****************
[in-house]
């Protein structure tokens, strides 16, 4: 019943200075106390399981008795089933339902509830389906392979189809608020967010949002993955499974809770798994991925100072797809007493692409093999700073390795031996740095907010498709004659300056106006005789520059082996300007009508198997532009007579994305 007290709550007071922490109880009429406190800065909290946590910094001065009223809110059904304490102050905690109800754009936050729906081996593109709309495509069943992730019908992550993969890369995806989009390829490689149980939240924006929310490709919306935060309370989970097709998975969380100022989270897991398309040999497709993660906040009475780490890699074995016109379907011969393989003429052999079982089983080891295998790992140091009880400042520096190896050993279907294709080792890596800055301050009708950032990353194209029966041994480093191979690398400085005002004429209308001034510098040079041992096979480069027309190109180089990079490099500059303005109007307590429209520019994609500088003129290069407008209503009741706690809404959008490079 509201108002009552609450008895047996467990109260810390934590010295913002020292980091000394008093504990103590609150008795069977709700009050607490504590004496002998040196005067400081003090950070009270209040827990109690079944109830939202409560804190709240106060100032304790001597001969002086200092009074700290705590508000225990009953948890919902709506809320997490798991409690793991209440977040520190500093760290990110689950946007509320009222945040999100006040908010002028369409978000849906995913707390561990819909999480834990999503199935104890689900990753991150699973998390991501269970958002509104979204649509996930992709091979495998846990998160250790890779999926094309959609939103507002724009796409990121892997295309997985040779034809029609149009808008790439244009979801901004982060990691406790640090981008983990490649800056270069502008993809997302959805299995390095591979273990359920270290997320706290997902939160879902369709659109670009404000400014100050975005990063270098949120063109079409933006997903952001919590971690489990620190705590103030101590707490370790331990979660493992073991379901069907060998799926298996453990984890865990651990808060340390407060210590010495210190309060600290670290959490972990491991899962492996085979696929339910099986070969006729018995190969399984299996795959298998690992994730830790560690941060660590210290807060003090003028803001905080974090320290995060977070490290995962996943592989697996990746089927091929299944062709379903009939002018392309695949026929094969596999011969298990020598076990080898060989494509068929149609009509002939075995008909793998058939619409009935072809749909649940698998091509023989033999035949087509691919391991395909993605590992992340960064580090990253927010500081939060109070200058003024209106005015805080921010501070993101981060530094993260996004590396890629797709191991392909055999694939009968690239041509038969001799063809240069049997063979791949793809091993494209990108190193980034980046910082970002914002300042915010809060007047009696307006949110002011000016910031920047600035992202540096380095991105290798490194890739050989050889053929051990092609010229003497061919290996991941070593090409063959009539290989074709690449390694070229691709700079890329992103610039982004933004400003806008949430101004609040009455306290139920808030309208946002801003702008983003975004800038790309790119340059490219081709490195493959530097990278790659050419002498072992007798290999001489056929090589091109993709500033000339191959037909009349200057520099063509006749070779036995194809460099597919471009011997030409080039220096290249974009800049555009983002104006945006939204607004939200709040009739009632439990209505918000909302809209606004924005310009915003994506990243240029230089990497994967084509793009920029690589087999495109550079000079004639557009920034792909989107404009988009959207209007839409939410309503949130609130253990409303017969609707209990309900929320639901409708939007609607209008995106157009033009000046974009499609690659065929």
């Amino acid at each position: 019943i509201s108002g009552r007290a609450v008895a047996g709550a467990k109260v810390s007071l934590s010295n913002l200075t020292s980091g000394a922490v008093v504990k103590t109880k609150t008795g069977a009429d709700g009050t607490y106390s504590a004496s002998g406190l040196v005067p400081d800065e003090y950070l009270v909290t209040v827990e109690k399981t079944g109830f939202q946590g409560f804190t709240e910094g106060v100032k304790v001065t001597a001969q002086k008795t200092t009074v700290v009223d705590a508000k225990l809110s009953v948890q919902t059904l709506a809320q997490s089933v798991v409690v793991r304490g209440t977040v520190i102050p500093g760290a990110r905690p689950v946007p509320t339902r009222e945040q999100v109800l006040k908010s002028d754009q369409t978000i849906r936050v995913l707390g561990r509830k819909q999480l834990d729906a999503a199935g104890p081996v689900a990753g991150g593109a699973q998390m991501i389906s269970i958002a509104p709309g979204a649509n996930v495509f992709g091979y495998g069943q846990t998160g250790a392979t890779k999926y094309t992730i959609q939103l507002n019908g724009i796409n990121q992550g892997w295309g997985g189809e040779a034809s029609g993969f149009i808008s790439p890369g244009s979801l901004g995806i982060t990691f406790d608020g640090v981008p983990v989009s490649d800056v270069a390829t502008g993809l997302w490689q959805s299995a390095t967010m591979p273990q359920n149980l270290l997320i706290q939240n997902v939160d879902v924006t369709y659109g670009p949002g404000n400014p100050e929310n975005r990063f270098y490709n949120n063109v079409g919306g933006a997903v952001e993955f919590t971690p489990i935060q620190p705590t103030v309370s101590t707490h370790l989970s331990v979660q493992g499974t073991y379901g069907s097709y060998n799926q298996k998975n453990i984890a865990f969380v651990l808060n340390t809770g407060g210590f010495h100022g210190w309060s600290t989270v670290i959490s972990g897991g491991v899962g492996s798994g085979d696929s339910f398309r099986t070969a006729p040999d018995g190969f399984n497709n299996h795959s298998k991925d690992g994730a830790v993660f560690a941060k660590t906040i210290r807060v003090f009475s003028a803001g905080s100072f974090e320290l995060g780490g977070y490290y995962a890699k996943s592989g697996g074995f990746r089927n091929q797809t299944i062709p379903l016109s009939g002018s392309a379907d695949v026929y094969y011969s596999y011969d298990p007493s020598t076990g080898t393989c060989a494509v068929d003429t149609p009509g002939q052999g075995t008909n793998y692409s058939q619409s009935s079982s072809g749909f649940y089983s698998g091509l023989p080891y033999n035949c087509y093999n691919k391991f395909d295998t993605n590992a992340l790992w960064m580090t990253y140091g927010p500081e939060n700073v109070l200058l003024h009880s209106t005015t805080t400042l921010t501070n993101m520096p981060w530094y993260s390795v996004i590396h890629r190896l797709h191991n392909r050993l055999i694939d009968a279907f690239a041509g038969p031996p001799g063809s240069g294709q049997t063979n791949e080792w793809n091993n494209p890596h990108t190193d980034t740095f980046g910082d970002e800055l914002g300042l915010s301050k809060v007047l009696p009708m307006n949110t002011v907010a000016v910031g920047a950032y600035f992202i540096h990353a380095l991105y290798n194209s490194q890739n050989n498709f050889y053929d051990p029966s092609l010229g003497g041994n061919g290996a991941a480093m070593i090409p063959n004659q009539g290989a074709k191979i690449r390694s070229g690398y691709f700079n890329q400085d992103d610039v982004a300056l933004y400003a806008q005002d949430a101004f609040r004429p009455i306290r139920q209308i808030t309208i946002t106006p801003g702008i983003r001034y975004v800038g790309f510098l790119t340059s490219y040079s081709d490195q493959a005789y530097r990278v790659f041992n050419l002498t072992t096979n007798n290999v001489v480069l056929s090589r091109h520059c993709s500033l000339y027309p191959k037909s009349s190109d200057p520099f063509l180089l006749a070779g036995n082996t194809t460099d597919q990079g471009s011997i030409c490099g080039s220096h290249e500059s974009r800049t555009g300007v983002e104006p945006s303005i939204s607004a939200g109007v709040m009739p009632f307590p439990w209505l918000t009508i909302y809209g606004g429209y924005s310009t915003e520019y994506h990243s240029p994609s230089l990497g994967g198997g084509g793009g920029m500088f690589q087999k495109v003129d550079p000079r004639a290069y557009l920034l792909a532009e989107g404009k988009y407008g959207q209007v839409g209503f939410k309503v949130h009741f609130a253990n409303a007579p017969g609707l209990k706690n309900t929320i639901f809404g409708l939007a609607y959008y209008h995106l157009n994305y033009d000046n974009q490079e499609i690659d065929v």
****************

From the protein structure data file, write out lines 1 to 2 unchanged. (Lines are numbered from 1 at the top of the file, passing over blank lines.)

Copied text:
[in-house]
């Protein structure tokens, strides 16, 4: 019943200075106390399981008795089933339902509830389906392979189809608020967010949002993955499974809770798994991925100072797809007493692409093999700073390795031996740095907010498709004659300056106006005789520059082996300007009508198997532009007579994305 007290709550007071922490109880009429406190800065909290946590910094001065009223809110059904304490102050905690109800754009936050729906081996593109709309495509069943992730019908992550993969890369995806989009390829490689149980939240924006929310490709919306935060309370989970097709998975969380100022989270897991398309040999497709993660906040009475780490890699074995016109379907011969393989003429052999079982089983080891295998790992140091009880400042520096190896050993279907294709080792890596800055301050009708950032990353194209029966041994480093191979690398400085005002004429209308001034510098040079041992096979480069027309190109180089990079490099500059303005109007307590429209520019994609500088003129290069407008209503009741706690809404959008490079 509201108002009552609450008895047996467990109260810390934590010295913002020292980091000394008093504990103590609150008795069977709700009050607490504590004496002998040196005067400081003090950070009270209040827990109690079944109830939202409560804190709240106060100032304790001597001969002086200092009074700290705590508000225990009953948890919902709506809320997490798991409690793991209440977040520190500093760290990110689950946007509320009222945040999100006040908010002028369409978000849906995913707390561990819909999480834990999503199935104890689900990753991150699973998390991501269970958002509104979204649509996930992709091979495998846990998160250790890779999926094309959609939103507002724009796409990121892997295309997985040779034809029609149009808008790439244009979801901004982060990691406790640090981008983990490649800056270069502008993809997302959805299995390095591979273990359920270290997320706290997902939160879902369709659109670009404000400014100050975005990063270098949120063109079409933006997903952001919590971690489990620190705590103030101590707490370790331990979660493992073991379901069907060998799926298996453990984890865990651990808060340390407060210590010495210190309060600290670290959490972990491991899962492996085979696929339910099986070969006729018995190969399984299996795959298998690992994730830790560690941060660590210290807060003090003028803001905080974090320290995060977070490290995962996943592989697996990746089927091929299944062709379903009939002018392309695949026929094969596999011969298990020598076990080898060989494509068929149609009509002939075995008909793998058939619409009935072809749909649940698998091509023989033999035949087509691919391991395909993605590992992340960064580090990253927010500081939060109070200058003024209106005015805080921010501070993101981060530094993260996004590396890629797709191991392909055999694939009968690239041509038969001799063809240069049997063979791949793809091993494209990108190193980034980046910082970002914002300042915010809060007047009696307006949110002011000016910031920047600035992202540096380095991105290798490194890739050989050889053929051990092609010229003497061919290996991941070593090409063959009539290989074709690449390694070229691709700079890329992103610039982004933004400003806008949430101004609040009455306290139920808030309208946002801003702008983003975004800038790309790119340059490219081709490195493959530097990278790659050419002498072992007798290999001489056929090589091109993709500033000339191959037909009349200057520099063509006749070779036995194809460099597919471009011997030409080039220096290249974009800049555009983002104006945006939204607004939200709040009739009632439990209505918000909302809209606004924005310009915003994506990243240029230089990497994967084509793009920029690589087999495109550079000079004639557009920034792909989107404009988009959207209007839409939410309503949130609130253990409303017969609707209990309900929320639901409708939007609607209008995106157009033009000046974009499609690659065929």